I would think that just about everything has been tried and tested when it comes to props. One thing that controls prop design is materials. When metal props became available, they could be made with thinner blades so that the critical Mach number was higher and they could be turned faster for the same diameter. There are some new ideas for racing props with highly tapered blades from about 1/3rd span to the tip. They look like elongated spades from a playing card. There are some propeller specialists on the forum here who would know more about it.
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    Registered User Dan Thomas's Avatar
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    Re: Propeller design for greater efficiency and much higher RPM's

    Quote Originally Posted by Autodidact View Post
    There are some new ideas for racing props with highly tapered blades from about 1/3rd span to the tip. They look like elongated spades from a playing card.
    The Ellipse propeller:

    Propeller design for greater efficiency and much higher RPM's-rearcover.jpg

    In this link EAA - EAA Experimenter - ELIPPSE Propeller they talk about 3150 RPM, far short of the 5000 RPM (or much more) that an auto engine is rated at these days. They reduce the tip drag by making it so narrow but the mach limits still apply.

    Propellers are a thorny problem. At low RPM a large prop can generate large thrust but without variable pitch it won't pull an airplane very fast. At low RPM a normal prop (72" or so) won't pull much at all at any pitch. Large props can't be spun at high RPM since the tip drag mounts rapidly above mach 0.8 or thereabouts and power is lost to drag rather than thrust. Small props at high RPM have really rotten performance in takeoff and climb.

    Much has been tried, but there are few really revolutionary ideas. I think we're stuck with the 2000-3000 RPM range until someone comes up with a propeller that somehow fools Mr. Mach.

    There was one supersonic propeller I know of, on a prop/jet combination that failed partly because it made so much noise. The "Thunderscreech."

    From Wiki: Republic XF-84H - Wikipedia, the free encyclopedia

    The XF-84H was quite possibly the loudest aircraft ever built (rivalled only by the Russian Tupolev Tu-95 bomber [13]), earning the nickname "Thunderscreech" as well as the "Mighty Ear Banger".[14] On the ground "run ups", the prototypes could reportedly be heard 25 miles (40 km) away.[15] Unlike standard propellers that turn at subsonic speeds, the outer 24–30 inches of the blades on the XF-84H's propeller traveled faster than the speed of sound even at idle thrust, producing a continuous visible sonic boom that radiated laterally from the propellers for hundreds of yards. The shock wave was actually powerful enough to knock a man down; an unfortunate crew chief who was inside a nearby C-47 was severely incapacitated during a 30-minute ground run.[15] Coupled with the already considerable noise from the subsonic aspect of the propeller and the dual turbines, the aircraft was notorious for inducing severe nausea and headaches among ground crews.[10] In one report, a Republic engineer suffered a seizure after close range exposure to the shock waves emanating from a powered-up XF-84H.[16]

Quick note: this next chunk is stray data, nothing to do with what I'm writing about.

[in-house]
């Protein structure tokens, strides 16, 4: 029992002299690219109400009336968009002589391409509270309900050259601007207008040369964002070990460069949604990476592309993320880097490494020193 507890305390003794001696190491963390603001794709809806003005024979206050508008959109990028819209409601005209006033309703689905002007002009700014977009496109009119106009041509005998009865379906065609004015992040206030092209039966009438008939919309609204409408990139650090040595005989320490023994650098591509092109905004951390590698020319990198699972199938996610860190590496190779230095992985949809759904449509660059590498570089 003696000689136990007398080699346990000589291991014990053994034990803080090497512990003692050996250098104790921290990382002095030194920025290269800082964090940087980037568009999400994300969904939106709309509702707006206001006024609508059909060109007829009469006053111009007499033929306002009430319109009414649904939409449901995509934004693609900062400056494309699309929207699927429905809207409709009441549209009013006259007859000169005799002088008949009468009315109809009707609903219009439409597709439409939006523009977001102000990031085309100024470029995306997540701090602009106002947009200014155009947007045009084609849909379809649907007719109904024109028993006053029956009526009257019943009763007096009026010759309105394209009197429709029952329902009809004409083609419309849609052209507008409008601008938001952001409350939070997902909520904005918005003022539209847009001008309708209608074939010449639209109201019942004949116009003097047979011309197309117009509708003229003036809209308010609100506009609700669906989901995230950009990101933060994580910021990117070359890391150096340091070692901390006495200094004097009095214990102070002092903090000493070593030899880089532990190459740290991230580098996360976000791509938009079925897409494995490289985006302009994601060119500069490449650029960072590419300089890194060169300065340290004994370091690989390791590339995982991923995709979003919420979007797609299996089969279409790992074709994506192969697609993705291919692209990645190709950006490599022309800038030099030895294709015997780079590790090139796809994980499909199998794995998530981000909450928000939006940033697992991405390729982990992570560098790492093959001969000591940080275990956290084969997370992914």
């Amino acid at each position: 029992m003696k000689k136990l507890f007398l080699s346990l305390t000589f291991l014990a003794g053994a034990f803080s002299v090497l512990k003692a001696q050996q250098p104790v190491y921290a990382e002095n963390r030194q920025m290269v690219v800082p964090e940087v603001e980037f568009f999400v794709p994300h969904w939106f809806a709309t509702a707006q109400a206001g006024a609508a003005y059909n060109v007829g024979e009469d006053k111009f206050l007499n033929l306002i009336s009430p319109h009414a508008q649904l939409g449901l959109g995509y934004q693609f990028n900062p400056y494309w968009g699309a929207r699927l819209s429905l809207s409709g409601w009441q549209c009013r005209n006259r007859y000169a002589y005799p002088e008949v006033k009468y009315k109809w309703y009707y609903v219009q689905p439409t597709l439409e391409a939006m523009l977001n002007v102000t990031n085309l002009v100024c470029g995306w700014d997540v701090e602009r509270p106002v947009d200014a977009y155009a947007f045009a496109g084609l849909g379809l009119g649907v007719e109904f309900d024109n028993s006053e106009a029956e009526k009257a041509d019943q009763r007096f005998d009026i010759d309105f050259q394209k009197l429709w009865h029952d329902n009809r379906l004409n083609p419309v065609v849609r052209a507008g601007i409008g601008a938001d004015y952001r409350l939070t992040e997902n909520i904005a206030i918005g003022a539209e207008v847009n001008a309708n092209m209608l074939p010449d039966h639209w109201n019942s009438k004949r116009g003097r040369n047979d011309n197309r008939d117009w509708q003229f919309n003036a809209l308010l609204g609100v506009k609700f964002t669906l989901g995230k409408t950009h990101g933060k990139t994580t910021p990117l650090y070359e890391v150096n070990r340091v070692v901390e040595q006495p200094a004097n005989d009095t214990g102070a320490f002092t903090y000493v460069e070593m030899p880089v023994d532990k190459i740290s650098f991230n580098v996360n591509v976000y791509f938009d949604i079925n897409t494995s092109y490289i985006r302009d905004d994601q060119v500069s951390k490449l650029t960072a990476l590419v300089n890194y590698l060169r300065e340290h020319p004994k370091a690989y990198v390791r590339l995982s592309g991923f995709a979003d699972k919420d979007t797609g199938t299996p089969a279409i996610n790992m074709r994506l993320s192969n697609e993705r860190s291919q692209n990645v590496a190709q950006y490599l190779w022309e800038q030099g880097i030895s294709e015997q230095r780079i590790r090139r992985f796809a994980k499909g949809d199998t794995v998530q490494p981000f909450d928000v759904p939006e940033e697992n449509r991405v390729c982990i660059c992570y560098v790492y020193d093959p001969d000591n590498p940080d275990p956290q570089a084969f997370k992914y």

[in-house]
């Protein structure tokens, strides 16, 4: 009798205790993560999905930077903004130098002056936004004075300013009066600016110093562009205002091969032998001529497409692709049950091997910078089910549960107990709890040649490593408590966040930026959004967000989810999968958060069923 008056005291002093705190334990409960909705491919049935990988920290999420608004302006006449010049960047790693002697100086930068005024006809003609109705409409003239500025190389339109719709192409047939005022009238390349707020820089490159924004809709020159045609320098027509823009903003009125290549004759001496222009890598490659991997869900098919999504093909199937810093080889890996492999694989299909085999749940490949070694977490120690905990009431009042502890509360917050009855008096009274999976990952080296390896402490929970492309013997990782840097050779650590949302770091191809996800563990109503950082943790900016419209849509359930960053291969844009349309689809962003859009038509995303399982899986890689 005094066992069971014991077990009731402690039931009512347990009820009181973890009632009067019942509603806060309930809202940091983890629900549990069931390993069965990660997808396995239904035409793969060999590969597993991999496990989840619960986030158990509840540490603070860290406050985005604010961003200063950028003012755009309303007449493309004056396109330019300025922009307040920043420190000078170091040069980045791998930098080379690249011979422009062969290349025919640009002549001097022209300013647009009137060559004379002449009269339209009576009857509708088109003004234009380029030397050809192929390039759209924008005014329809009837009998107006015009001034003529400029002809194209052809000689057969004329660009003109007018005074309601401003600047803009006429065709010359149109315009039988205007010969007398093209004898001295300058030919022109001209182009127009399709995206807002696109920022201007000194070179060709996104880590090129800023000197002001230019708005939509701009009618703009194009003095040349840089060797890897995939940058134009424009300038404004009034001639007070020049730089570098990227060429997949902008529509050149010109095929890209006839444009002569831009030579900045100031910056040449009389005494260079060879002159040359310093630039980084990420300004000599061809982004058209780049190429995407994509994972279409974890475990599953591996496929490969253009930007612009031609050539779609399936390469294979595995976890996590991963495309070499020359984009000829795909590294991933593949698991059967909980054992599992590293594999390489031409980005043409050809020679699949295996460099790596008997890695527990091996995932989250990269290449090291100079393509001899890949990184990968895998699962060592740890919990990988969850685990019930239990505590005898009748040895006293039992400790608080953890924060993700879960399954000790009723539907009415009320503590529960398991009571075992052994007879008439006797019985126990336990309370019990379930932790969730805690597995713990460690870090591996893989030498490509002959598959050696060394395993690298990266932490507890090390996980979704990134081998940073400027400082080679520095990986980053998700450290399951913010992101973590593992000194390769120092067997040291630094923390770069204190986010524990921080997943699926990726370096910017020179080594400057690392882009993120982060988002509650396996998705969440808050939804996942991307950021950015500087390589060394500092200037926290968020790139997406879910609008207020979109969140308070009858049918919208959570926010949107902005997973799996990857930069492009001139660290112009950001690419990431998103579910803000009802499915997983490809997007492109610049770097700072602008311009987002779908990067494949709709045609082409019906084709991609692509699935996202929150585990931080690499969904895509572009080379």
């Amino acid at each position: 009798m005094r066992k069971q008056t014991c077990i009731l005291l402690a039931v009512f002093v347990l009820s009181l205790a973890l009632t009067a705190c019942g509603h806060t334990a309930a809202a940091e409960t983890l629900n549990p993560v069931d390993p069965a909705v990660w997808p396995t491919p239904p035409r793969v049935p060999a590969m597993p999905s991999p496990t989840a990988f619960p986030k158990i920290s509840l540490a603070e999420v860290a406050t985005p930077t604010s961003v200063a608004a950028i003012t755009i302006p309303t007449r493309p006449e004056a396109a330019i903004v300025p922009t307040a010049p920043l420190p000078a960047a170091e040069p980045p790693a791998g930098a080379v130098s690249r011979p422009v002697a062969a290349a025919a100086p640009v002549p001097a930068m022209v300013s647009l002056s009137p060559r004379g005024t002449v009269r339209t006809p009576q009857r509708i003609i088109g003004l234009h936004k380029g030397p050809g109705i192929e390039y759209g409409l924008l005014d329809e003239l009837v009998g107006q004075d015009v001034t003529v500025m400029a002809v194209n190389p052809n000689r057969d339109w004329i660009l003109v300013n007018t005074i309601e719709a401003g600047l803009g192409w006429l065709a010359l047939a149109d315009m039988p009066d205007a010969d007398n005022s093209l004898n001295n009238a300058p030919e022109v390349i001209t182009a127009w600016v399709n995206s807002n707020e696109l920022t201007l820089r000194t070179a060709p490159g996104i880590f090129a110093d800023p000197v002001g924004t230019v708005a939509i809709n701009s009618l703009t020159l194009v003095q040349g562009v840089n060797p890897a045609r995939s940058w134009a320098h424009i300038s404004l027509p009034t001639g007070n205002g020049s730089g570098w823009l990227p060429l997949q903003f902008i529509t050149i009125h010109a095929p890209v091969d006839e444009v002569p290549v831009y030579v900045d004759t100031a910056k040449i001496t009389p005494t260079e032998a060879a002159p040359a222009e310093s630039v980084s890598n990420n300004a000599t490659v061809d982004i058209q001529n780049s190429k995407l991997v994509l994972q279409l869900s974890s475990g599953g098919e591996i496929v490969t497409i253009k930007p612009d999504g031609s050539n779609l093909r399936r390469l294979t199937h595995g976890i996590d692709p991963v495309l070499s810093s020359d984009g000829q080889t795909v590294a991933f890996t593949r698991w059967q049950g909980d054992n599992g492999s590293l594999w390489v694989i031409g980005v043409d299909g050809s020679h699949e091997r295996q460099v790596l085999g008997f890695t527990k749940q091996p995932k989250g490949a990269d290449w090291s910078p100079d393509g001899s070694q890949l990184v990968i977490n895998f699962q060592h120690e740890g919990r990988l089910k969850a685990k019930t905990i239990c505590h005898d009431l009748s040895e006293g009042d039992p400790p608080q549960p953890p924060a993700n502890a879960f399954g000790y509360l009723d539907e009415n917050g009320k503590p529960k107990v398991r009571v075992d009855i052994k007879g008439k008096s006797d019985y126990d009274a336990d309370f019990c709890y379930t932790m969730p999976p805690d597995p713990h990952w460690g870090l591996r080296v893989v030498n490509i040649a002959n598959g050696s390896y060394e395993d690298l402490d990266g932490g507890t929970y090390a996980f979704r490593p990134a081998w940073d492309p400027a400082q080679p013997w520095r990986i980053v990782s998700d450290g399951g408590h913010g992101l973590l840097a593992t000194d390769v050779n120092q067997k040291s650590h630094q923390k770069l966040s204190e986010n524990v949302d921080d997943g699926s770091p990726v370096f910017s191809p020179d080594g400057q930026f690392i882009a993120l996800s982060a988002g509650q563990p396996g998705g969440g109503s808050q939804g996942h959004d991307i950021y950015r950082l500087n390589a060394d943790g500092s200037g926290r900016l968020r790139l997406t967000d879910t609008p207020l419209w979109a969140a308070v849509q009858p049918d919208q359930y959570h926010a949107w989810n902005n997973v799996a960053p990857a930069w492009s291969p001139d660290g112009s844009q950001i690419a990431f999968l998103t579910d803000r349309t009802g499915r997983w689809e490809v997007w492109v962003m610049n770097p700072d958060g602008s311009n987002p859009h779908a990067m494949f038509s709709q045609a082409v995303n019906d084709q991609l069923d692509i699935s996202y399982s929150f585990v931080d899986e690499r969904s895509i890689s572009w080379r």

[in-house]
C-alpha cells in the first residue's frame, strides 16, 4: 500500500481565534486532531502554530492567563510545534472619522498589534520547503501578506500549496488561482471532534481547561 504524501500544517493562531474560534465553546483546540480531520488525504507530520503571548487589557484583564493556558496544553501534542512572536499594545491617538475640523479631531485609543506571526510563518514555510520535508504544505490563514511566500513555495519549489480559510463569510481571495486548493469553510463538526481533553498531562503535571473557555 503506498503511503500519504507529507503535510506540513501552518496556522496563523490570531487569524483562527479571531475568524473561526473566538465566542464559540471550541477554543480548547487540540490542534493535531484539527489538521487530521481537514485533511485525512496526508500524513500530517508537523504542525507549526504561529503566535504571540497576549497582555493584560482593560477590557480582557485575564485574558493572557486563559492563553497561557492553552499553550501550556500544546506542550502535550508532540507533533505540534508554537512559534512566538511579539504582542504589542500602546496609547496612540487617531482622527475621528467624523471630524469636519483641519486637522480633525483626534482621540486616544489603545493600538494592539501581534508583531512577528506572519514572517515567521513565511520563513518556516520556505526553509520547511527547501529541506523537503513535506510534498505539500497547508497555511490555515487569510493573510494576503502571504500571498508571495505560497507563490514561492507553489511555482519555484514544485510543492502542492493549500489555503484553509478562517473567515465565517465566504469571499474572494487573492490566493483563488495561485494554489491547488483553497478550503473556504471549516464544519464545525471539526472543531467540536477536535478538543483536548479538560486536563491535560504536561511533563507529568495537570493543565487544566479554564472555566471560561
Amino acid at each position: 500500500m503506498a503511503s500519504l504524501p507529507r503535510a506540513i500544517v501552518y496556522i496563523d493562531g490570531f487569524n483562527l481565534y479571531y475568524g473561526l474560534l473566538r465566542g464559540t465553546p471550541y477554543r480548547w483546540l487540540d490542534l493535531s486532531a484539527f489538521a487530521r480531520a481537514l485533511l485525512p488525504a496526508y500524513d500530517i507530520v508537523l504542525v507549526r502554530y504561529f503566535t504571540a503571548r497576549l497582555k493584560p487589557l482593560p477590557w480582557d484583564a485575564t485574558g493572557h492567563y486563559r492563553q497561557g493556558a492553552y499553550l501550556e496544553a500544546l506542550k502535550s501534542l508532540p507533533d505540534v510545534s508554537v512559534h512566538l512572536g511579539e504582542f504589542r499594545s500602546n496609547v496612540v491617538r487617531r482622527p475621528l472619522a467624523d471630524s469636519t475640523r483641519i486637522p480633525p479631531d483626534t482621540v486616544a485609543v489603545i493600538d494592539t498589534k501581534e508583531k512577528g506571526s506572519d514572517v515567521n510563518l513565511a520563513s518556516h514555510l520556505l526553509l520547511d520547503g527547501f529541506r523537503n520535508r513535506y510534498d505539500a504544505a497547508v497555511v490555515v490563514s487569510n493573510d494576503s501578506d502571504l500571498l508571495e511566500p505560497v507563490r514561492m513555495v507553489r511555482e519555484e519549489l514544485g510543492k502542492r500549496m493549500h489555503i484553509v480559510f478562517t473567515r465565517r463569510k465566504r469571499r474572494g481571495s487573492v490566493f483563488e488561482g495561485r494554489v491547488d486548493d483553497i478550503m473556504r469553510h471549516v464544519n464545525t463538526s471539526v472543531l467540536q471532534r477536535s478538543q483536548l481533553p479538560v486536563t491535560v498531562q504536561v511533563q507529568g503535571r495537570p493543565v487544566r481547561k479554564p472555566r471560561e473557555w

The pervasive noise also severely disrupted operations in the Edwards AFB control tower by risking vibration damage to sensitive components and forcing air traffic personnel to communicate with the XF-84H's crew on the flight line by light signals. After numerous complaints, the Air Force Flight Test Center directed Republic to tow the aircraft out on Rogers Dry Lake, far from the flight line, before running up its engine

    Dan
    Last edited by Dan Thomas; July 25th, 2012 at 07:50 PM.

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    Re: Propeller design for greater efficiency and much higher RPM's

    Quote Originally Posted by Dan Thomas View Post